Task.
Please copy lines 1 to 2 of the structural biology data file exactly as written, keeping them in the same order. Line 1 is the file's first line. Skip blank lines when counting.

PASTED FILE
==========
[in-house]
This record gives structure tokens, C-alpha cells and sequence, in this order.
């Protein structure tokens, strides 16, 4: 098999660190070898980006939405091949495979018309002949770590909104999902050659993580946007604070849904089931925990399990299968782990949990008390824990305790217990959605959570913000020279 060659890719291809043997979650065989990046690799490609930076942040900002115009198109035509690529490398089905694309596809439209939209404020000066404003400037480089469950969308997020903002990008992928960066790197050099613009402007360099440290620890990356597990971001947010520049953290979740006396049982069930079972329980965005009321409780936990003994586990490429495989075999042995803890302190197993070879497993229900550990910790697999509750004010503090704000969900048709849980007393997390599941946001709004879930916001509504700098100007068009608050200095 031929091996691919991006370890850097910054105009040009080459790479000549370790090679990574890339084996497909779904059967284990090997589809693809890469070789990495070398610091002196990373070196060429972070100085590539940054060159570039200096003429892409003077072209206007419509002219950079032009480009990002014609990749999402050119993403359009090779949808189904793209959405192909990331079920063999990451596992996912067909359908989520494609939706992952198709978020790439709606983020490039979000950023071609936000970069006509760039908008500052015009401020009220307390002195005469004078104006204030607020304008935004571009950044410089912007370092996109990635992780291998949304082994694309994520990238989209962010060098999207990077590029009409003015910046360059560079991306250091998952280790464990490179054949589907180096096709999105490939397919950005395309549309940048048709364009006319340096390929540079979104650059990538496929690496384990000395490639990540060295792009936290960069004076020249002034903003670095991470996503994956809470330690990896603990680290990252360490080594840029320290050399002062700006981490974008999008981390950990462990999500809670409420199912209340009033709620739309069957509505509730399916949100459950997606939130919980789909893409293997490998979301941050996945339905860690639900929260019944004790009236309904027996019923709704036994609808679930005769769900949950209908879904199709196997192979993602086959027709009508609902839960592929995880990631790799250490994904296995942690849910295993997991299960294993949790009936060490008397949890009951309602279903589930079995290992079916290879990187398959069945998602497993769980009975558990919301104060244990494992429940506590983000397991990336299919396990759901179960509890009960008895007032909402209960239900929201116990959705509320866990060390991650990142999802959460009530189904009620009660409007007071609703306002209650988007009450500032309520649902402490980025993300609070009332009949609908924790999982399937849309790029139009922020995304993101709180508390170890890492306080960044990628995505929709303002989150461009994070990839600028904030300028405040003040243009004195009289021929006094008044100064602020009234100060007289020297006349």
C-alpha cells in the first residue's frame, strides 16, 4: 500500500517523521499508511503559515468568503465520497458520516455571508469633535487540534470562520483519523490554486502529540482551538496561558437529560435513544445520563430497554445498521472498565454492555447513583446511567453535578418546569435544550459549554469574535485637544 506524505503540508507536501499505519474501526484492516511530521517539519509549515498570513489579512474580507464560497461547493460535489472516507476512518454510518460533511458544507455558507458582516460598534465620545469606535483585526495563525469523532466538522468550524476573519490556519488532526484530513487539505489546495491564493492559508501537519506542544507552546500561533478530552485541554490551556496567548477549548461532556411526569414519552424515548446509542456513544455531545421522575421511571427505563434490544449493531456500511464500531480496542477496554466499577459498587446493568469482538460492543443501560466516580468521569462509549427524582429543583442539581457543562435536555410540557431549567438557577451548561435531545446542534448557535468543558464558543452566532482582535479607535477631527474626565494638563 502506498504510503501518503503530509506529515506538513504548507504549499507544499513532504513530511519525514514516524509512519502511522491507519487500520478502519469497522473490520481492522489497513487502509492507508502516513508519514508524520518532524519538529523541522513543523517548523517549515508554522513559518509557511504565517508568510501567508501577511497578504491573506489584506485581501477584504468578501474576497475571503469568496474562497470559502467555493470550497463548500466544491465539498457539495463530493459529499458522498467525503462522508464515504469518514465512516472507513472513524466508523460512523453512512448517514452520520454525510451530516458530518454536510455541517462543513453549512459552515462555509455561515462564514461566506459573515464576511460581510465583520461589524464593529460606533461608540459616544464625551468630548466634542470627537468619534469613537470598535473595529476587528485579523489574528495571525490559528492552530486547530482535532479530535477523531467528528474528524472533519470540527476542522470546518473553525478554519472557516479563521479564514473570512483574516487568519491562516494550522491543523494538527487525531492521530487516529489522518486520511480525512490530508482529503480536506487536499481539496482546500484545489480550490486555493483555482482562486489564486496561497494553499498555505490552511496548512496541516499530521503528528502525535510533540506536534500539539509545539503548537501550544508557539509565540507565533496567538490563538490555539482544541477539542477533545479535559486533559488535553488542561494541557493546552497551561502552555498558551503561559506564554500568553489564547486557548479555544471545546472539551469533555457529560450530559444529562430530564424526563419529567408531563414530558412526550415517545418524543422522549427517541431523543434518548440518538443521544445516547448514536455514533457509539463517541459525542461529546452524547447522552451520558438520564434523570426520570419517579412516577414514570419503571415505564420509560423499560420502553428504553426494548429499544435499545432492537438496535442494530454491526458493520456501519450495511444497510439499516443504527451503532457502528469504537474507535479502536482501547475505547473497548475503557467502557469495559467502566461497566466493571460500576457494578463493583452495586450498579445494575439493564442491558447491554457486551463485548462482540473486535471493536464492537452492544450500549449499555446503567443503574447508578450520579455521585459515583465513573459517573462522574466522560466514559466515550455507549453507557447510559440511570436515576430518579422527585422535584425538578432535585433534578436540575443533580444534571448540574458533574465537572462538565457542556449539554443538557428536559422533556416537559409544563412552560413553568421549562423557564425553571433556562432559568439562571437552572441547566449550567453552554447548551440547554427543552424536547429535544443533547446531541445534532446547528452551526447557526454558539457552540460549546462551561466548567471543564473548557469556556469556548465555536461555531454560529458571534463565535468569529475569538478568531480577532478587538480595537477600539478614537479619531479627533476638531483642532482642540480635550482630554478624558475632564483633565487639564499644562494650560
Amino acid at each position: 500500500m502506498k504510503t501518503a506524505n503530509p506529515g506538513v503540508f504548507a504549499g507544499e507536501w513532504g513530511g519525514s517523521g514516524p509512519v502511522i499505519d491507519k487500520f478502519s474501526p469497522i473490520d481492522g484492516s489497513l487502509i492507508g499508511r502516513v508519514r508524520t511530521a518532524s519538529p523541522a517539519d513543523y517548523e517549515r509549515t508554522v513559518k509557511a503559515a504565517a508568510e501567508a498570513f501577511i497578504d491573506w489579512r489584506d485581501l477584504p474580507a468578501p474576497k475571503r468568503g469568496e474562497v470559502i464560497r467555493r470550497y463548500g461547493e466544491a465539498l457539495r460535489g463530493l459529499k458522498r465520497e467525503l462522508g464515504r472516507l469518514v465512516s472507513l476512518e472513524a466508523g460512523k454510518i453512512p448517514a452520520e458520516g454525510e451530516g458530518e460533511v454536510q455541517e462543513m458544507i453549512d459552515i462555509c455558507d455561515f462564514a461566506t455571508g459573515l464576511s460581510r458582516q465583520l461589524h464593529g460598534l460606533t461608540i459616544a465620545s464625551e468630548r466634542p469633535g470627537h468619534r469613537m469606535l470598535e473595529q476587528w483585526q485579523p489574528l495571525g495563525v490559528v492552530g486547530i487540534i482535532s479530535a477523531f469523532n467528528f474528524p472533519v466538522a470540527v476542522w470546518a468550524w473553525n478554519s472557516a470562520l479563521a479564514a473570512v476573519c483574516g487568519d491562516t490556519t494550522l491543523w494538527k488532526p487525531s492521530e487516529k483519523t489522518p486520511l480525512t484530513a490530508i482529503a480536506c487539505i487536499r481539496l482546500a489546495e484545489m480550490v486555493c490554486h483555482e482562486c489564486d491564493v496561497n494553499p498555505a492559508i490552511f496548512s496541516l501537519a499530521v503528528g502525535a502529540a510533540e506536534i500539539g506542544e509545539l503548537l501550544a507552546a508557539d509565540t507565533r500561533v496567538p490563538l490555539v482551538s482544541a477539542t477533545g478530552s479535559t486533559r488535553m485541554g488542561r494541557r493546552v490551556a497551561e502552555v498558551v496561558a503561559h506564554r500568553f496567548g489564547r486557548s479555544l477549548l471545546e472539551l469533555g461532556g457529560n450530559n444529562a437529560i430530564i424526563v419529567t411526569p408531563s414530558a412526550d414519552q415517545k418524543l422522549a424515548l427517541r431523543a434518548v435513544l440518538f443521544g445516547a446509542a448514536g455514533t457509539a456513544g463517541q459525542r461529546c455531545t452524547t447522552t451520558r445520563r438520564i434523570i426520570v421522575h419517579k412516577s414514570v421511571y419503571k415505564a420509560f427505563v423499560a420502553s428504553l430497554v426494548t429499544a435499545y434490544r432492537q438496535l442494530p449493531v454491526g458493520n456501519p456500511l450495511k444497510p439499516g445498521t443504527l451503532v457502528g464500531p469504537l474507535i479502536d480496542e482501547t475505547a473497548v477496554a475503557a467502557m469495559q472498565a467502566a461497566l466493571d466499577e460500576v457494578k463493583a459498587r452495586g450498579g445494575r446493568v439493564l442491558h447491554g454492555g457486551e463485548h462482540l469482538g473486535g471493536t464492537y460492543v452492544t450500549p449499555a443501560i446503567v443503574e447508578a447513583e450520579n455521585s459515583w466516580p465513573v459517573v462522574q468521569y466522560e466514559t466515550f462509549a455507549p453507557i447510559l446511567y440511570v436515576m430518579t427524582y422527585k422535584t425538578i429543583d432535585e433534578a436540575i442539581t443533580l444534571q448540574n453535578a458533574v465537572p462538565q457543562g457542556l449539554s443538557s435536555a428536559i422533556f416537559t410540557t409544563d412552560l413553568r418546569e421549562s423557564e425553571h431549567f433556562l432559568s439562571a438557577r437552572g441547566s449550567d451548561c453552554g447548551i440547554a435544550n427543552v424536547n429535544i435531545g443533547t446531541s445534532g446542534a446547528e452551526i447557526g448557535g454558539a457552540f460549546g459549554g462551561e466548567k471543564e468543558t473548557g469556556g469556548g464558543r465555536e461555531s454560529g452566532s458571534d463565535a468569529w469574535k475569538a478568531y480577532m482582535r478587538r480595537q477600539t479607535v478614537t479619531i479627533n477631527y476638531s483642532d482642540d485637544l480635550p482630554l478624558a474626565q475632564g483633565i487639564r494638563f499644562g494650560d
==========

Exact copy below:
[in-house]
This record gives structure tokens, C-alpha cells and sequence, in this order.